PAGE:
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Thread: Measure of the roots of a multivariate polynomial.

  1. #1
    Junior Member RaisinBread's Avatar
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    Measure of the roots of a multivariate polynomial.

    Hey, I'm trying to show the following proposition, but I have no idea where to start with it;

    Let $\displaystyle P(x)$ be a polynomial, where $\displaystyle x \in R^n$. Show that the set $\displaystyle \{x \in R^n ; P(x)=0\}$ has Lebesgue measure zero.
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  2. #2
    Senior Member
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    Re: Measure of the roots of a multivariate polynomial.

    Quote Originally Posted by RaisinBread View Post
    Hey, I'm trying to show the following proposition, but I have no idea where to start with it;

    Let $\displaystyle P(x)$ be a polynomial, where $\displaystyle x \in R^n$. Show that the set $\displaystyle \{x \in R^n ; P(x)=0\}$ has Lebesgue measure zero.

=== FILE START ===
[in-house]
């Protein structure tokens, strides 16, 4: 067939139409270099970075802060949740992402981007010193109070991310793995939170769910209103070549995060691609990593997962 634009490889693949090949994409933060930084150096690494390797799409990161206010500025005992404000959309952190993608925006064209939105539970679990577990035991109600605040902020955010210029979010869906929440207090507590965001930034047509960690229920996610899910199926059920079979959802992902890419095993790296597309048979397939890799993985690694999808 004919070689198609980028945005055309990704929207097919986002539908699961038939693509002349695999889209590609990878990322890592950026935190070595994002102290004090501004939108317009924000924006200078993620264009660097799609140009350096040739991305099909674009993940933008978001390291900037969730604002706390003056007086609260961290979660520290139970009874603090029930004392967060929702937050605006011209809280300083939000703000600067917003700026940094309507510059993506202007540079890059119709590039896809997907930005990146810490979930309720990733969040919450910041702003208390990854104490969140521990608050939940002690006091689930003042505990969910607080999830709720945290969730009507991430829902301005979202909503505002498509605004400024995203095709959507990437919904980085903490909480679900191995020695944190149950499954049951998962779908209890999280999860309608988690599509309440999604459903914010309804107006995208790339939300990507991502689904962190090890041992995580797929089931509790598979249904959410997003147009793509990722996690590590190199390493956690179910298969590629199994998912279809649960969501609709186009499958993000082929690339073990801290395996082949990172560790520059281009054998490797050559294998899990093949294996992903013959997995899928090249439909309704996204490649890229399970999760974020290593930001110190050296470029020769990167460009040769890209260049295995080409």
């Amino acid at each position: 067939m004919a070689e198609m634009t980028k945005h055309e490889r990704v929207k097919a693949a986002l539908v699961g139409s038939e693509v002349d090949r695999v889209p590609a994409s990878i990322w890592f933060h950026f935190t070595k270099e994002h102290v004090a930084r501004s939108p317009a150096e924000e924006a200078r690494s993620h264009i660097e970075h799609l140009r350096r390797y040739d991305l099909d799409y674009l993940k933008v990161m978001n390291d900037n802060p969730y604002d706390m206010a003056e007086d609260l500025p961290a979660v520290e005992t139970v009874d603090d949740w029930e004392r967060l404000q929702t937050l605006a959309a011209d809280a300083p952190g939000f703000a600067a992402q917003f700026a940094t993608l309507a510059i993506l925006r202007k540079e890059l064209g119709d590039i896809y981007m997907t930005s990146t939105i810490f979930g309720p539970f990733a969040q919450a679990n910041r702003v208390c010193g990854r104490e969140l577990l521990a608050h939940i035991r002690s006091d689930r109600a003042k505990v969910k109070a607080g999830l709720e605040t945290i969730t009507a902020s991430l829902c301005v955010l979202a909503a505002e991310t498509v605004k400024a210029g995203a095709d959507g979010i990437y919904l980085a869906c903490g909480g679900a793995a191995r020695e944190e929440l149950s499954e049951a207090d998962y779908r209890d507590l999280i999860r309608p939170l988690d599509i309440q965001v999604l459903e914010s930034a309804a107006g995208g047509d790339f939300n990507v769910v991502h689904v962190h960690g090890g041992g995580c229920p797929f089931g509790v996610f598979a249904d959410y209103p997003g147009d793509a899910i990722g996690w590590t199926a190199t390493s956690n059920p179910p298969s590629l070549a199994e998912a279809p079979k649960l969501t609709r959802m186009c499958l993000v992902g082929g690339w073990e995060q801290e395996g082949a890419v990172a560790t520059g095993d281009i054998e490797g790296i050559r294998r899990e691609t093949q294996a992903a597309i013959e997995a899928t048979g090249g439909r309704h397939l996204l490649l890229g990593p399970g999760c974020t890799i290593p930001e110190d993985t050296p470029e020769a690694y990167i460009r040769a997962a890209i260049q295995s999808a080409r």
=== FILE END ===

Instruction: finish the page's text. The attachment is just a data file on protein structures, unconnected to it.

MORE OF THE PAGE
This only works for nonzero polynomials, where we can use induction. Suppose the result holds for $\displaystyle n-1$ and let $\displaystyle A=\{x_n:P(x_1,\cdots,x_n)=0\forall x_1,\cdots,x_{n-1}\}$. Then $\displaystyle A$ has measure zero in $\displaystyle \mathbb{R}$. Furthermore, for each fixed $\displaystyle u\in\mathbb{R}\setminus A$, the polynomial $\displaystyle P(x_1,\cdots,x_{n-1},u)\in\mathbb{R}[x_1,\cdots,x_{n-1}]$ is nonzero, which means the set $\displaystyle B(u)=\{(x_1,\cdots,x_{n-1}):P(x_1,\cdots,x_{n-1},u)=0\}$ has measure zero in $\displaystyle \mathbb{R}^{n-1}$ by the inductive hypothesis. Show that

    $\displaystyle \mathbb{R}^{n-1}\times A$ and

    $\displaystyle C:=\bigcup_{u\in\mathbb{R}\setminus A}[B(u)\times\{u\}]$

    both have measure zero in $\displaystyle \mathbb{R}^n$, and it will follow that $\displaystyle \mathcal{Z}(P)=C\cup(\mathbb{R}^{n-1}\times A)$ has measure zero, where $\displaystyle \mathcal{Z}(P)\subset\mathbb{R}^n$ is the set of zeros of $\displaystyle P$.
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